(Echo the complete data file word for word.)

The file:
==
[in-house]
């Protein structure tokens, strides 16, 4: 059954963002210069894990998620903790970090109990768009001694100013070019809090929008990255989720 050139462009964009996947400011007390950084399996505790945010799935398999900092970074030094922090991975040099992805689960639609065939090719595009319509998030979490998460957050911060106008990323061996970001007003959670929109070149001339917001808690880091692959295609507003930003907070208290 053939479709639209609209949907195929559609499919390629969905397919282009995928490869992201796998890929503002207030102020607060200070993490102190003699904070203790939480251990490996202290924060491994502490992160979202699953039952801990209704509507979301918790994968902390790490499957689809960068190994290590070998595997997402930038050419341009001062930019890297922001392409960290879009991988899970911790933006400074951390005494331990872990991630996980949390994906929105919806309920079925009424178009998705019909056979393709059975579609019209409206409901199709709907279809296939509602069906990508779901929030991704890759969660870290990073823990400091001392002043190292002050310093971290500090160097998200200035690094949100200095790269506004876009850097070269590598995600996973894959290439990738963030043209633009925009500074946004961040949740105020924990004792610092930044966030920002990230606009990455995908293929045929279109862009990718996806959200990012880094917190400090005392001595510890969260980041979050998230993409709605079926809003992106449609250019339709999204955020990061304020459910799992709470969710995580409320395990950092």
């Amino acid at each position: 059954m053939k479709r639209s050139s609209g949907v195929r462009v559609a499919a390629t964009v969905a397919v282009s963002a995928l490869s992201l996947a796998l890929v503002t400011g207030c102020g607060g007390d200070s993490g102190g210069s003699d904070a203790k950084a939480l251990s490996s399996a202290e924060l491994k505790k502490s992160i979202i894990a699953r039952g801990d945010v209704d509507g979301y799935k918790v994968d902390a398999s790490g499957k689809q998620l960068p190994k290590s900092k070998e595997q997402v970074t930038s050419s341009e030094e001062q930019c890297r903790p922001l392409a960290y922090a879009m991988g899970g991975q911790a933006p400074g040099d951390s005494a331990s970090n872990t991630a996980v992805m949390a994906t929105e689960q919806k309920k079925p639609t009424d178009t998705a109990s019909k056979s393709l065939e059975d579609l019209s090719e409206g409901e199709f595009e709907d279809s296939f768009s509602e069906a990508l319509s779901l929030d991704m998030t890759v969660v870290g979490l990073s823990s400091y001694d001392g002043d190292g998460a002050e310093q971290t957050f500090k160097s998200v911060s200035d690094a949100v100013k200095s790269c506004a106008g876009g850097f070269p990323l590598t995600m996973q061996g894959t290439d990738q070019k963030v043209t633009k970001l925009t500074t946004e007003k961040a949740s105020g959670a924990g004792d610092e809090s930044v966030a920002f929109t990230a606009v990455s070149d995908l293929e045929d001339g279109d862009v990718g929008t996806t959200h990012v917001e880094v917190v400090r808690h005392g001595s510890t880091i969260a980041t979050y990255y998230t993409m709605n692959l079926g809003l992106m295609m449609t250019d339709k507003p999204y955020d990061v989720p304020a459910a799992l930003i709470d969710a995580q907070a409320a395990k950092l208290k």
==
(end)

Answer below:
[in-house]
């Protein structure tokens, strides 16, 4: 059954963002210069894990998620903790970090109990768009001694100013070019809090929008990255989720 050139462009964009996947400011007390950084399996505790945010799935398999900092970074030094922090991975040099992805689960639609065939090719595009319509998030979490998460957050911060106008990323061996970001007003959670929109070149001339917001808690880091692959295609507003930003907070208290 053939479709639209609209949907195929559609499919390629969905397919282009995928490869992201796998890929503002207030102020607060200070993490102190003699904070203790939480251990490996202290924060491994502490992160979202699953039952801990209704509507979301918790994968902390790490499957689809960068190994290590070998595997997402930038050419341009001062930019890297922001392409960290879009991988899970911790933006400074951390005494331990872990991630996980949390994906929105919806309920079925009424178009998705019909056979393709059975579609019209409206409901199709709907279809296939509602069906990508779901929030991704890759969660870290990073823990400091001392002043190292002050310093971290500090160097998200200035690094949100200095790269506004876009850097070269590598995600996973894959290439990738963030043209633009925009500074946004961040949740105020924990004792610092930044966030920002990230606009990455995908293929045929279109862009990718996806959200990012880094917190400090005392001595510890969260980041979050998230993409709605079926809003992106449609250019339709999204955020990061304020459910799992709470969710995580409320395990950092």
């Amino acid at each position: 059954m053939k479709r639209s050139s609209g949907v195929r462009v559609a499919a390629t964009v969905a397919v282009s963002a995928l490869s992201l996947a796998l890929v503002t400011g207030c102020g607060g007390d200070s993490g102190g210069s003699d904070a203790k950084a939480l251990s490996s399996a202290e924060l491994k505790k502490s992160i979202i894990a699953r039952g801990d945010v209704d509507g979301y799935k918790v994968d902390a398999s790490g499957k689809q998620l960068p190994k290590s900092k070998e595997q997402v970074t930038s050419s341009e030094e001062q930019c890297r903790p922001l392409a960290y922090a879009m991988g899970g991975q911790a933006p400074g040099d951390s005494a331990s970090n872990t991630a996980v992805m949390a994906t929105e689960q919806k309920k079925p639609t009424d178009t998705a109990s019909k056979s393709l065939e059975d579609l019209s090719e409206g409901e199709f595009e709907d279809s296939f768009s509602e069906a990508l319509s779901l929030d991704m998030t890759v969660v870290g979490l990073s823990s400091y001694d001392g002043d190292g998460a002050e310093q971290t957050f500090k160097s998200v911060s200035d690094a949100v100013k200095s790269c506004a106008g876009g850097f070269p990323l590598t995600m996973q061996g894959t290439d990738q070019k963030v043209t633009k970001l925009t500074t946004e007003k961040a949740s105020g959670a924990g004792d610092e809090s930044v966030a920002f929109t990230a606009v990455s070149d995908l293929e045929d001339g279109d862009v990718g929008t996806t959200h990012v917001e880094v917190v400090r808690h005392g001595s510890t880091i969260a980041t979050y990255y998230t993409m709605n692959l079926g809003l992106m295609m449609t250019d339709k507003p999204y955020d990061v989720p304020a459910a799992l930003i709470d969710a995580q907070a409320a395990k950092l208290k």